Diette joined W&L’s Office of the President as senior advisor to the president for strategic analysis in June of 2018. He had previously served as the associate dean of the Williams School of Commerce, Economics, and Politics and as the acting head of the Economics Department. He joined Washington and Lee in 2004 as a visiting professor and became a tenure-track faculty member in 2006. He had previous experience working in the finance departments at Bank of America and Wachovia followed by a stint as an economist for the North Carolina Department of Revenue.
Diette has taught courses on the economics of education and health economics. In this new role he will teach the interdisciplinary introduction to poverty and human capability and a new course on race, class and education policy. His research focuses on issues related to race, poverty and inequality in the areas of education, health and social policy. Based on his research, he testified before a Canadian House of Commons committee on the topic of poverty reduction strategies.
“The Shepherd Program at W&L has been at the heart of my teaching, mentoring of students and research for the past two decades,” said Diette. “I’m excited for the opportunity to serve SHECP, a consortium that includes a diverse network of institutions and partners with a rich array of organizations, in this new capacity. Its curricular and co-curricular opportunities have been transformational for a generation of students, and I look forward to collaborating with others to strengthen the connections between existing member schools, their students, staff and faculty, and our partners. I am also excited about the opportunity to recruit new member institutions to enhance SHECP and further our mission of transforming poverty studies.”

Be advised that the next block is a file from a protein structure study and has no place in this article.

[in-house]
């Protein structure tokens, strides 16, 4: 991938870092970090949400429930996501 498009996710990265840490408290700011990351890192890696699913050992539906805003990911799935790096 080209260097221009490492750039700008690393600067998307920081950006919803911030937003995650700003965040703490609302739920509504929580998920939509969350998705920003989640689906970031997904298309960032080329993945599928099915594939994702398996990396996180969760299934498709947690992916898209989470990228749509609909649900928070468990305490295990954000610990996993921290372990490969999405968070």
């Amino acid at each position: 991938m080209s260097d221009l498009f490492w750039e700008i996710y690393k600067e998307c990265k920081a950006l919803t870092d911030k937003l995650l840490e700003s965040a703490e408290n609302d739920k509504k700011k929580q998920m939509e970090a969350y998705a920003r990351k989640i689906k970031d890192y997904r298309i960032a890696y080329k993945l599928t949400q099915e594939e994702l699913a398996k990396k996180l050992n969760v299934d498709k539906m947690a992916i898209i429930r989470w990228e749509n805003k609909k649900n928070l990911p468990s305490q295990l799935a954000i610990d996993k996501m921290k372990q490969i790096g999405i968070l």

SHECP will share space with Washington and Lee’s own Shepherd Program for the Interdisciplinary Study of Poverty and Human Capability, led by Associate Professor of Ethics and Poverty Studies Howard Pickett, ensuring close connections and collaboration with program faculty, staff and students while providing internship coordination, grant writing and communications and networking support for member schools.
“I’m thrilled that Tim will be the next executive director of the Shepherd Consortium,” said Pickett. “Collaboration with SHECP member schools and community partners has always been crucial to the success of our own Shepherd Program at W&L. The possibilities for even more collaboration between our own program and other SHECP member schools — possibilities thanks to Tim’s expertise, W&L’s support and SHECP’s many collaborators — are exciting.”
About the Shepherd Higher Education Consortium on Poverty
The Shepherd Higher Education Consortium on Poverty is a consortium of colleges and universities committed to the study of poverty as a complex social problem by expanding and improving educational opportunities for college students in a wide range of disciplines and career trajectories.
SHECP member schools support undergraduates as they move toward a lifetime of professional and civic efforts to diminish poverty and enhance human capability.
For more information, visit www.shepherdconsortium.org.